Ivy Mid Cap Income Opportunities


Market Sector Update

  • The Russell Midcap Index, the Fund’s benchmark, rose 19.9% in the quarter, continuing a strong ascent. All sectors produced positive absolute returns, but a decisive pro-cyclical undercurrent was present in the period. Energy rebounded from dismal performance throughout the majority of 2020. Communications services, financials, information technology and materials sectors all bested the benchmark’s strong return. Stability was an area of underperformance with utilities and consumer staples generating the worst relative returns. Health care, consumer discretionary, real estate and industrials all produced near benchmark returns. Long-term interest rates crept higher throughout the quarter increasing 0.20% to end the quarter near 0.9% on the 10-year US Treasury. Dividend payers slightly underperformed non-dividend payers. This continued a trend that was quite significant throughout 2020 and a decisive negative to our strategy.

Portfolio Strategy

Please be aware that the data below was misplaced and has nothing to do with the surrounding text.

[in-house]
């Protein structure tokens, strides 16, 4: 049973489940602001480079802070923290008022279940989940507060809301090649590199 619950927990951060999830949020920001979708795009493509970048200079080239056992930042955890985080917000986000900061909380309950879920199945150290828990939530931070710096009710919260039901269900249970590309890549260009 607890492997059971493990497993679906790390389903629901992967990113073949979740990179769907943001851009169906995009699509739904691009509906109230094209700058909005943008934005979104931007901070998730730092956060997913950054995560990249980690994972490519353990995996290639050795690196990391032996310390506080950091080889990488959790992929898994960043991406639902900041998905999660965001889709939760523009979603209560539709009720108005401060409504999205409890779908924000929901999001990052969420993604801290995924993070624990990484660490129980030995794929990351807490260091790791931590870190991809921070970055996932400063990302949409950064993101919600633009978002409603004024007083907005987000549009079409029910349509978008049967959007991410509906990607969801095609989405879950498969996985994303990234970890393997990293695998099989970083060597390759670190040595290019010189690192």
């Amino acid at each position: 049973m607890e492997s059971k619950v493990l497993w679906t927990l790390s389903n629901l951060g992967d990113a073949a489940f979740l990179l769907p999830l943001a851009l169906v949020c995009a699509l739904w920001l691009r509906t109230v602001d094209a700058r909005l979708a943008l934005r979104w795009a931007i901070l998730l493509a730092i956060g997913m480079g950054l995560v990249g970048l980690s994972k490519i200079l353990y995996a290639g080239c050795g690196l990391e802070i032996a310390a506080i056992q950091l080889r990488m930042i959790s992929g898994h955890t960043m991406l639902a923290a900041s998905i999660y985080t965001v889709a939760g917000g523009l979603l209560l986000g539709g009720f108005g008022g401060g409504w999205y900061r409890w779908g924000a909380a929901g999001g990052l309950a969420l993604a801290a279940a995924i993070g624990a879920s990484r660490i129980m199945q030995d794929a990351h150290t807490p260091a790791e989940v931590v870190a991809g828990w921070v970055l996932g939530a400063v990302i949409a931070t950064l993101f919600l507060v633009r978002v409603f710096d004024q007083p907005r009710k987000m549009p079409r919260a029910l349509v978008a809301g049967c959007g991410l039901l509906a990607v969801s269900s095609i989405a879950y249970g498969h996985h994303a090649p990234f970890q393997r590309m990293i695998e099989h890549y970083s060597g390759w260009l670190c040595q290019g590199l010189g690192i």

• The Fund slightly underperformed its benchmark during the quarter. Dividend income added slightly to performance in the quarter. Stock selection explained the negative variance to performance as our allocation to high dividendpaying securities continued to detract from performance. Meanwhile, sector allocation contributed positively to performance as both an overweight position in financials and an underweight position in utilities benefitted performance. Communications services once again produced the worst relative performance in quarter. Early in the pandemic, we allowed ourselves flexibility in the most negatively impacted areas to retain ownership should we expect the company to return to prior levels of dividend payment by the end of 2021. Cinemark was one such company. The sector also saw a handful of very fast growing, large weight, non-dividend paying benchmark constituents produce significant performance in the quarter. Industrials was another area of weakness during the quarter driven entirely by stock selection. CH Robinson generated a negative return as its results have seen near-term margin compression due to spiking spot market truckload pricing, the largest component of the company’s cost structure. We believe this cyclical pressure will ease as the company is able to renegotiate contracts with its customer base at higher price levels. Our remaining industrials exposure generated sector level returns. Information technology was also an area of relative pressure for the Fund. Areas within the sector, particularly software appreciated significantly in the fourth quarter as well as for most of 2020. While we admire many of those business models, very few pay dividends. Our holdings within the information technology sector produced solid returns in the quarter but trailed the areas with faster growth. Financials produced the best relative performance in the Fund. We were significantly overweight this outperforming sector. Discover Financial, our best performing stock, was a new addition to the Fund last quarter. The company has experienced significantly lower-than-expected delinquencies and appears over-reserved for the likely economic outcome. This has provided for positive earnings revisions and the prospect for increased capital return on an undemanding valuation. While the Fund’s financial holdings produced positive returns in the period, we were surprised by the relative weakness in First American Financial. This title insurance company, like Discover, has seen significant positive estimate revisions, appears over-reserved, and has a low valuation. Investors appear worried about the refinancing comparisons the company will face in second quarter 2021; however, it should benefit from higher housing prices, continued growth in housing purchases, and a return in commercial real estate transactions. From an allocation perspective the Fund benefited from having no ownership in the underperforming utilities sector but was almost fully offset by our cash position in the increasing market.